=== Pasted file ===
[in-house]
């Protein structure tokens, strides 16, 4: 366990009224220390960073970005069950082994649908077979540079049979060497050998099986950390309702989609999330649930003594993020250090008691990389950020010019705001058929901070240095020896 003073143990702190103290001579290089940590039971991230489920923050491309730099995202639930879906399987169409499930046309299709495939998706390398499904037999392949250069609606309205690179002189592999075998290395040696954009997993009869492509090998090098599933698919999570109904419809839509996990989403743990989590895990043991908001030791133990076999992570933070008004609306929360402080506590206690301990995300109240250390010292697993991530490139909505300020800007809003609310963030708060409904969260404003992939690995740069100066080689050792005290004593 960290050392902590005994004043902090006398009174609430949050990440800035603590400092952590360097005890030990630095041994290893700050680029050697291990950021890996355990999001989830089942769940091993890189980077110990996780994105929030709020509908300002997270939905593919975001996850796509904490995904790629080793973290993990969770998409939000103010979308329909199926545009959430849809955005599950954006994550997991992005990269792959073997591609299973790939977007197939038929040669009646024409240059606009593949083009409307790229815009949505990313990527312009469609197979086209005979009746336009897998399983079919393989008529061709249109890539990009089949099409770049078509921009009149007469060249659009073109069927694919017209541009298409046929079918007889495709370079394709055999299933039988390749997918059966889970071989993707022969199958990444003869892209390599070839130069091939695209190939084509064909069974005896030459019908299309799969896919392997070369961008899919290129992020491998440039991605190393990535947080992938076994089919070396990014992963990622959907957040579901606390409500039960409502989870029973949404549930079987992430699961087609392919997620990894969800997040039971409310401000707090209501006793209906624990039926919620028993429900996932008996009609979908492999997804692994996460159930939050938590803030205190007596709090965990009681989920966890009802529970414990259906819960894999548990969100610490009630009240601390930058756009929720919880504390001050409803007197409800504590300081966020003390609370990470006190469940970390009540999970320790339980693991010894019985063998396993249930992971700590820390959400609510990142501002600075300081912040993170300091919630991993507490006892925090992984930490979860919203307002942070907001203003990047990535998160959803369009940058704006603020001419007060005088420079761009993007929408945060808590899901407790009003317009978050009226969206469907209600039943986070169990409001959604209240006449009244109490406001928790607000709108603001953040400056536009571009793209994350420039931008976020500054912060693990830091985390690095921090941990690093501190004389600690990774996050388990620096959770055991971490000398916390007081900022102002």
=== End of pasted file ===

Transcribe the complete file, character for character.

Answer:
[in-house]
């Protein structure tokens, strides 16, 4: 366990009224220390960073970005069950082994649908077979540079049979060497050998099986950390309702989609999330649930003594993020250090008691990389950020010019705001058929901070240095020896 003073143990702190103290001579290089940590039971991230489920923050491309730099995202639930879906399987169409499930046309299709495939998706390398499904037999392949250069609606309205690179002189592999075998290395040696954009997993009869492509090998090098599933698919999570109904419809839509996990989403743990989590895990043991908001030791133990076999992570933070008004609306929360402080506590206690301990995300109240250390010292697993991530490139909505300020800007809003609310963030708060409904969260404003992939690995740069100066080689050792005290004593 960290050392902590005994004043902090006398009174609430949050990440800035603590400092952590360097005890030990630095041994290893700050680029050697291990950021890996355990999001989830089942769940091993890189980077110990996780994105929030709020509908300002997270939905593919975001996850796509904490995904790629080793973290993990969770998409939000103010979308329909199926545009959430849809955005599950954006994550997991992005990269792959073997591609299973790939977007197939038929040669009646024409240059606009593949083009409307790229815009949505990313990527312009469609197979086209005979009746336009897998399983079919393989008529061709249109890539990009089949099409770049078509921009009149007469060249659009073109069927694919017209541009298409046929079918007889495709370079394709055999299933039988390749997918059966889970071989993707022969199958990444003869892209390599070839130069091939695209190939084509064909069974005896030459019908299309799969896919392997070369961008899919290129992020491998440039991605190393990535947080992938076994089919070396990014992963990622959907957040579901606390409500039960409502989870029973949404549930079987992430699961087609392919997620990894969800997040039971409310401000707090209501006793209906624990039926919620028993429900996932008996009609979908492999997804692994996460159930939050938590803030205190007596709090965990009681989920966890009802529970414990259906819960894999548990969100610490009630009240601390930058756009929720919880504390001050409803007197409800504590300081966020003390609370990470006190469940970390009540999970320790339980693991010894019985063998396993249930992971700590820390959400609510990142501002600075300081912040993170300091919630991993507490006892925090992984930490979860919203307002942070907001203003990047990535998160959803369009940058704006603020001419007060005088420079761009993007929408945060808590899901407790009003317009978050009226969206469907209600039943986070169990409001959604209240006449009244109490406001928790607000709108603001953040400056536009571009793209994350420039931008976020500054912060693990830091985390690095921090941990690093501190004389600690990774996050388990620096959770055991971490000398916390007081900022102002």